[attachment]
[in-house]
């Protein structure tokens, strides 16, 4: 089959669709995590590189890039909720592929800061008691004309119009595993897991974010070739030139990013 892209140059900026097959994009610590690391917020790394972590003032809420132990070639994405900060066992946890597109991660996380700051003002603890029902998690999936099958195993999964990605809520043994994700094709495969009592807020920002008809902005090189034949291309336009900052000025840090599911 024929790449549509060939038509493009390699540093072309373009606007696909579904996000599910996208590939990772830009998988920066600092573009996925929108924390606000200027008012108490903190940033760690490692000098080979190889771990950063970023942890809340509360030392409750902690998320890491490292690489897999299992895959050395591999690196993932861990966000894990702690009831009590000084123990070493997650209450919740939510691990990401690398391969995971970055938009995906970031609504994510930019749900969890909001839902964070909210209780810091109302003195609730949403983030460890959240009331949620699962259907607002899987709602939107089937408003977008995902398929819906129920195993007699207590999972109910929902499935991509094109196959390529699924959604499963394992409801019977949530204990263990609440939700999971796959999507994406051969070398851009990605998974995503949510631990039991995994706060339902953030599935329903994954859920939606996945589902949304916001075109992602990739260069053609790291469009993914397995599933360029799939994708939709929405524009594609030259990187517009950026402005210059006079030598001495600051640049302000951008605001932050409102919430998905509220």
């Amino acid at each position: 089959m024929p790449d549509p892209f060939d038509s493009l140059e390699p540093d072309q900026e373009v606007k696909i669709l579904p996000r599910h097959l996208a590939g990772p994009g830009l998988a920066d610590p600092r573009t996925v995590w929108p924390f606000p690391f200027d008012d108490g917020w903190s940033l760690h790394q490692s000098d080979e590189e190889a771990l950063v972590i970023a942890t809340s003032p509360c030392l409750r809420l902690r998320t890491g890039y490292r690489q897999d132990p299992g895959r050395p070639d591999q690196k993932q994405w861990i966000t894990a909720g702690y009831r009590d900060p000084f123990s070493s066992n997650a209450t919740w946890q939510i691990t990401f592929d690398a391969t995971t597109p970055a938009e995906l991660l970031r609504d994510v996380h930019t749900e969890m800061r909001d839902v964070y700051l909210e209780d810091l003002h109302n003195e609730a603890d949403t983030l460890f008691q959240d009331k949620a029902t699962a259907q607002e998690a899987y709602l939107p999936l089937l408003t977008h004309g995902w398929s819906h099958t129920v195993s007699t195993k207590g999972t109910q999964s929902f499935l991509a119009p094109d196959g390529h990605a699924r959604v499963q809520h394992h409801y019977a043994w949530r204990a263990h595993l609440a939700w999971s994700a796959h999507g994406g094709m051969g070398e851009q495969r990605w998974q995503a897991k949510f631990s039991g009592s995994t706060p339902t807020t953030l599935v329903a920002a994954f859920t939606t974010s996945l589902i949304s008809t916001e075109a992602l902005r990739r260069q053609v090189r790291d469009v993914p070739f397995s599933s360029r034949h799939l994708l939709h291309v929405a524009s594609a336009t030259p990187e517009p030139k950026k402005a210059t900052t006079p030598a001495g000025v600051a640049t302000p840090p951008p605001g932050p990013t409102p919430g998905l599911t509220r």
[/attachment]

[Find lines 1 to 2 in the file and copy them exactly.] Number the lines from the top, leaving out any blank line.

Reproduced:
[in-house]
């Protein structure tokens, strides 16, 4: 089959669709995590590189890039909720592929800061008691004309119009595993897991974010070739030139990013 892209140059900026097959994009610590690391917020790394972590003032809420132990070639994405900060066992946890597109991660996380700051003002603890029902998690999936099958195993999964990605809520043994994700094709495969009592807020920002008809902005090189034949291309336009900052000025840090599911 024929790449549509060939038509493009390699540093072309373009606007696909579904996000599910996208590939990772830009998988920066600092573009996925929108924390606000200027008012108490903190940033760690490692000098080979190889771990950063970023942890809340509360030392409750902690998320890491490292690489897999299992895959050395591999690196993932861990966000894990702690009831009590000084123990070493997650209450919740939510691990990401690398391969995971970055938009995906970031609504994510930019749900969890909001839902964070909210209780810091109302003195609730949403983030460890959240009331949620699962259907607002899987709602939107089937408003977008995902398929819906129920195993007699207590999972109910929902499935991509094109196959390529699924959604499963394992409801019977949530204990263990609440939700999971796959999507994406051969070398851009990605998974995503949510631990039991995994706060339902953030599935329903994954859920939606996945589902949304916001075109992602990739260069053609790291469009993914397995599933360029799939994708939709929405524009594609030259990187517009950026402005210059006079030598001495600051640049302000951008605001932050409102919430998905509220």